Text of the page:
Sharing a tip - Charging batteries while away

I have a relative that escapes our cold Canadian winters to enjoy the Florida sun.

While away, he is not using his e-Bike and motorcycle helmets, both have batteries. He read that they should be charged once a month…

Since he has a Hubitat hub, he added a power bar to a Zigbee plug. We created a Rule Machine rule that will turn on the plug every month on the first day of the month then turn it off on a 6-hour delay. His batteries are plugged on the power bar and get their fill every month, keeping the batteries in good shape.

One nice thing is that even if he decides to disable his internet while away, the charging continues!

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Good tip!

I do something similar with a Zooz Zen20 powerstrip for my power tool batteries. Hubitat powers the strip up a few times a day to let the chargers check and top up the batteries if necessary.

I probably should do something similar with all my USB power packs! Then they are always ready for the odd power outage!

S.

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I recommend monitoring the battery temperature during charging. Unmonitored charging batteries can overheat and cause a fire.

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You don't even have to go away to do this. I had to Jumpstart my weekend car the other day because it sat in the garage too long. :frowning: I really should automated that somehow.

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Having once escaped a large truck's lead-acid battery explosion, I consider every battery charging to be a fire hazard. Particularly li-on, which burns white-hot. I try to keep my 18v tool chargers located on metal or concrete with large air gaps around & above them. Bigger packs like e-bikes and scooters shouldn't be charged in or connected to living spaces.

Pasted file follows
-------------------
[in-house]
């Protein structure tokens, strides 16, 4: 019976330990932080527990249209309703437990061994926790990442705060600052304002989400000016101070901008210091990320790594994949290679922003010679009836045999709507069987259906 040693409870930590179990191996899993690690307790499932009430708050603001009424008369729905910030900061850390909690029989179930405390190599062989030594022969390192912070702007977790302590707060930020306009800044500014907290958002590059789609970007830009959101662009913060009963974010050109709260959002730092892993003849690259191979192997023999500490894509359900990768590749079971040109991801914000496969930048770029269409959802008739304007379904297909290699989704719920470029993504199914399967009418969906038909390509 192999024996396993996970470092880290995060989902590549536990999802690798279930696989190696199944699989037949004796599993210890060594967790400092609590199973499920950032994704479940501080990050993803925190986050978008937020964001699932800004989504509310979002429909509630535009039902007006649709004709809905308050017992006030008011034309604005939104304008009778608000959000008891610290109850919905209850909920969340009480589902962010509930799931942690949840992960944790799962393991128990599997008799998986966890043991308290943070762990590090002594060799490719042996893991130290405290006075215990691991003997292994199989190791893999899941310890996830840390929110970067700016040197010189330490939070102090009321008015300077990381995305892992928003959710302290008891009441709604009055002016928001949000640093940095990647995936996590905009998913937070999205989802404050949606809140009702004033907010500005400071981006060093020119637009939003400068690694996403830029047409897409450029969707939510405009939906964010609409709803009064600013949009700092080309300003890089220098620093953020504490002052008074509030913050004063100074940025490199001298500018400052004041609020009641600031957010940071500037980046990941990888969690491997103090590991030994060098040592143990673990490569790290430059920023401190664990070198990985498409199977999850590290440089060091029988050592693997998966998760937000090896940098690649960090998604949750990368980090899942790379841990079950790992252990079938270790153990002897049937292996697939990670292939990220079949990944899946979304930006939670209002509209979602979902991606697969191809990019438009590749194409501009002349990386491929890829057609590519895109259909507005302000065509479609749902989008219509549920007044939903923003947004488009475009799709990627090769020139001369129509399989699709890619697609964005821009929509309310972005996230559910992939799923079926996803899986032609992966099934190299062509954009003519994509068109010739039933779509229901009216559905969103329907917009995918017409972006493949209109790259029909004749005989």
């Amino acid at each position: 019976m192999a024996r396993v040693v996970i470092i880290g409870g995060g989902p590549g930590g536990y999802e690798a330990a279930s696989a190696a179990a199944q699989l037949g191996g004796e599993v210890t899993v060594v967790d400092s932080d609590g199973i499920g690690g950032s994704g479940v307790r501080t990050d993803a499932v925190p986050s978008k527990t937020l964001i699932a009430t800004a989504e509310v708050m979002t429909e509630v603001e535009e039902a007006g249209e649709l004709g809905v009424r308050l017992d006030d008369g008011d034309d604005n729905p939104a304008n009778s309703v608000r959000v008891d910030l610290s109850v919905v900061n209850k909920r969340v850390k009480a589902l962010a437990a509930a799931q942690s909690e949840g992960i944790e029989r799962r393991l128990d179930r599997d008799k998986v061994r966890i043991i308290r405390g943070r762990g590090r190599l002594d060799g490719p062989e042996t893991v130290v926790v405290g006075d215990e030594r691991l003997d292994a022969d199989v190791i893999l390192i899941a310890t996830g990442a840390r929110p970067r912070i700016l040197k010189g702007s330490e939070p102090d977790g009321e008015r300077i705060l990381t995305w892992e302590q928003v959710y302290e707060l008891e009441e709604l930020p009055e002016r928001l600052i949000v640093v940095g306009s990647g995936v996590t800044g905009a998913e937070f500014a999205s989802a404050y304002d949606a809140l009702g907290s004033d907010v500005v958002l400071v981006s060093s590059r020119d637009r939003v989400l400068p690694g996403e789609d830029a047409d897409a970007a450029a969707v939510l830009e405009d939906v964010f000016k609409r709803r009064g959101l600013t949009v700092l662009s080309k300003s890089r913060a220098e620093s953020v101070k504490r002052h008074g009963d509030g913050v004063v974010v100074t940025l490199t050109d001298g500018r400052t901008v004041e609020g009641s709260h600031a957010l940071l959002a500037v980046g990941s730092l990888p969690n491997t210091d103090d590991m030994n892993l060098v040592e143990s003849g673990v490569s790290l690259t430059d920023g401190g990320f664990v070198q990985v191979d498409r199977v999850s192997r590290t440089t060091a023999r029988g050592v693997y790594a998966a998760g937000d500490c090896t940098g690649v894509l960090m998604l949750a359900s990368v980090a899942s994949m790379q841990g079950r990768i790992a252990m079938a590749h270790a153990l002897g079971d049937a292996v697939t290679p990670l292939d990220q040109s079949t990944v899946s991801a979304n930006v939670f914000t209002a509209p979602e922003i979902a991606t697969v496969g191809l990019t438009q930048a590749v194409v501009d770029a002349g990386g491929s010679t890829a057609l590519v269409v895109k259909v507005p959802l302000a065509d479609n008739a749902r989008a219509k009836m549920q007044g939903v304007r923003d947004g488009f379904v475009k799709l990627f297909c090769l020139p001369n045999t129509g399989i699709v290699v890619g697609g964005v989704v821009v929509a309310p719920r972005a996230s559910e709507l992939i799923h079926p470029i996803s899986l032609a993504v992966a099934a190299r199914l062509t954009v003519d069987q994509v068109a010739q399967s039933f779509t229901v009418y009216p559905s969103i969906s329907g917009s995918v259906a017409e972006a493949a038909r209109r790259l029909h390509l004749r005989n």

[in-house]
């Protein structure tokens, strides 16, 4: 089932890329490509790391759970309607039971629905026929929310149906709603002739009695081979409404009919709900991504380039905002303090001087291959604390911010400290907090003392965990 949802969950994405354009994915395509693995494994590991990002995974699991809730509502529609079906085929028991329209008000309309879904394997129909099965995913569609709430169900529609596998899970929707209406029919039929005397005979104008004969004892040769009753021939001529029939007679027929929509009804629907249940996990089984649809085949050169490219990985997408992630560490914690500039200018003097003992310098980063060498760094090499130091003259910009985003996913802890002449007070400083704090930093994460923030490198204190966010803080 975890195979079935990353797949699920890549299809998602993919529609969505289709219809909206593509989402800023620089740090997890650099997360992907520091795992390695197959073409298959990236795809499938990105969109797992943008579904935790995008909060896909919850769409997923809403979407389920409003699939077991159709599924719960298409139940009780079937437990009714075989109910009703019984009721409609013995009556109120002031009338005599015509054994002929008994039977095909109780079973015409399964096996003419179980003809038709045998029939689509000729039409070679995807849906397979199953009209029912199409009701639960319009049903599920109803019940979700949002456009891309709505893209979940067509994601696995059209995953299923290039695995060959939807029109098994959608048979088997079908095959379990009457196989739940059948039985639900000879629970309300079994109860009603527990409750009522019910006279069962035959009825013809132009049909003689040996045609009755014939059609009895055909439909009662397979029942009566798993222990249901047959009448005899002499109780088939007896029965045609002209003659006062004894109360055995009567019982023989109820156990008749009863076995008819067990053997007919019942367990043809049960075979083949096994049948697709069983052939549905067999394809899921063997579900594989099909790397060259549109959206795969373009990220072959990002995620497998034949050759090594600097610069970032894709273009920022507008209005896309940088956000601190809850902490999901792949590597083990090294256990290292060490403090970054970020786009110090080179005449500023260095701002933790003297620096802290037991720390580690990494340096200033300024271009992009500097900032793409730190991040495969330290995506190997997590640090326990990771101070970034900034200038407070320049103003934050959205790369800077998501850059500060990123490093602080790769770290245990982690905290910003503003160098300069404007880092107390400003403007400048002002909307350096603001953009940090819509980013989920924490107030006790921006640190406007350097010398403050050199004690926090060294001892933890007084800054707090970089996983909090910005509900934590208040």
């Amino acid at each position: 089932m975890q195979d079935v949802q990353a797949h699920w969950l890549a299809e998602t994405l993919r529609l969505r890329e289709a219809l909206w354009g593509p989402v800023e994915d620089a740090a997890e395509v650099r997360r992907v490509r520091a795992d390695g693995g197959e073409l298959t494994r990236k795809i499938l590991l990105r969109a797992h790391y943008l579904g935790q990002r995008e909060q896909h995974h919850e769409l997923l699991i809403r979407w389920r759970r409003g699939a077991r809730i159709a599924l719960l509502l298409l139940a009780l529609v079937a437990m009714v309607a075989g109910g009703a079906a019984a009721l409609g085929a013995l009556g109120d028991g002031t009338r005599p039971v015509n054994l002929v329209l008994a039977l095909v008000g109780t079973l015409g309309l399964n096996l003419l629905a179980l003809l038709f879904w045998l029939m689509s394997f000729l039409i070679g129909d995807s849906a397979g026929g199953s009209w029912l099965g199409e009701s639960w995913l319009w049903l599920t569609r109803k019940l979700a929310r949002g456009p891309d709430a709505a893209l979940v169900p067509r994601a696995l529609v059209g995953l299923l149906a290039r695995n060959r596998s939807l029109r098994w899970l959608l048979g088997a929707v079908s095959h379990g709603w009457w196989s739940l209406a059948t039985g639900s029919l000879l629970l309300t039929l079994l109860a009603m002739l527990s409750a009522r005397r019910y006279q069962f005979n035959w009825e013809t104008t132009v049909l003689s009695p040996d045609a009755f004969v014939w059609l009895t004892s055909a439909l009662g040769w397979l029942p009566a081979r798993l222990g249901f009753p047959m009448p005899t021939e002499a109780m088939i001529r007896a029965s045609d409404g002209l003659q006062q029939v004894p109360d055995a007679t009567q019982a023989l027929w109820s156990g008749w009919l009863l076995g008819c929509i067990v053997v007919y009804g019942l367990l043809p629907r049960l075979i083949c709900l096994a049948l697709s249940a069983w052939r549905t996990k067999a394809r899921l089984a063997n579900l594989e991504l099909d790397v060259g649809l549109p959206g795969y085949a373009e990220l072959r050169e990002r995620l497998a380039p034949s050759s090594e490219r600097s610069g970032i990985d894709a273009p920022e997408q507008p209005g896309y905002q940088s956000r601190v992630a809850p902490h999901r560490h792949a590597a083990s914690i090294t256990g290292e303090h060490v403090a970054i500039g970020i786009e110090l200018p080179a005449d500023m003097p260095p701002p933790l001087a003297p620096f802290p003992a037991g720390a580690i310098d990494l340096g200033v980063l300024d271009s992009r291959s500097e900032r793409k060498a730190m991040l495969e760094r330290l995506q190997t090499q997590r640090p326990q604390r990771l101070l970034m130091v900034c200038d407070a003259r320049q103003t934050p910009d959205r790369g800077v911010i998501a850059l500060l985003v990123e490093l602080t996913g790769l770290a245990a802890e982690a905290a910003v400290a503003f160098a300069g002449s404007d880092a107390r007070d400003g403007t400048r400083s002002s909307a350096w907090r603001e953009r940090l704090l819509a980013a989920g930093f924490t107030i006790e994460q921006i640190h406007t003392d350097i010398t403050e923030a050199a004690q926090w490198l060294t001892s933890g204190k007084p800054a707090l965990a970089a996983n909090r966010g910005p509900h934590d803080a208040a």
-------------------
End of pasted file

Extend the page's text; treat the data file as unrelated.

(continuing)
https://www.google.com/search?q=scooter+battery+fire

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Thanks @tom.guelker and @rcjordan! I wonder what would cause a battery to overheat like that - damaged cell?

As I understand it, li-ons can develop filament-like abnormalities within a cell. This can happen without physical damage. This causes thermal runaway.

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Watch this one, it's actually less violent than others I've seen.

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I use noco chargers for my "wheelchair" batteries that I use in my remote control lawnmower. I have had 2 Duracell ones I got from batteries plus go thermal runaway. The chargers cut off the power but those things got so hot I put them out in the middle of the driveway after they went nutty. I didn't want to risk burning the house down. If you are charging without being there you might want some other sensors or way to take action if they go nutty. The chargers usually have safeguards but things can still go wrong. In my case after the batteries cooled they were shot but no fires. The charger cut the charge off before it went super out of control but it happened 2 times with 2 chargers and 2 of those Duracell batteries.

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Using Hubitat to control the battery charger is a great idea. It is still a good idea to use a trickle charger as the charging mechanism. The low amp output of a trickle charger should minimize potential overheating issues. It is the quick chargers (high amperage) that are most likely to cause fires.

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I have a road bike (pedal kind not motor) it has a number of items that need to be charged every few rides (front and rear cameras, 2 light, bike computer, and the shifting system ever so often) this results in a multiport USB charger with huge brick and two smaller specialty chargers. I have a routine that I start when I plug the bike up and it turns on the outlet and it turns back off 8 hours later.
There is a large amount power lost to all these USB charges we have plugged in with no devices connected. I will likely never recover the cost of the Outlet ($10 or so) but I know all that stuff is not powered 24x7 when I only need to charge once a week for 6-8 hours (about every 3 to 4 bike rides)

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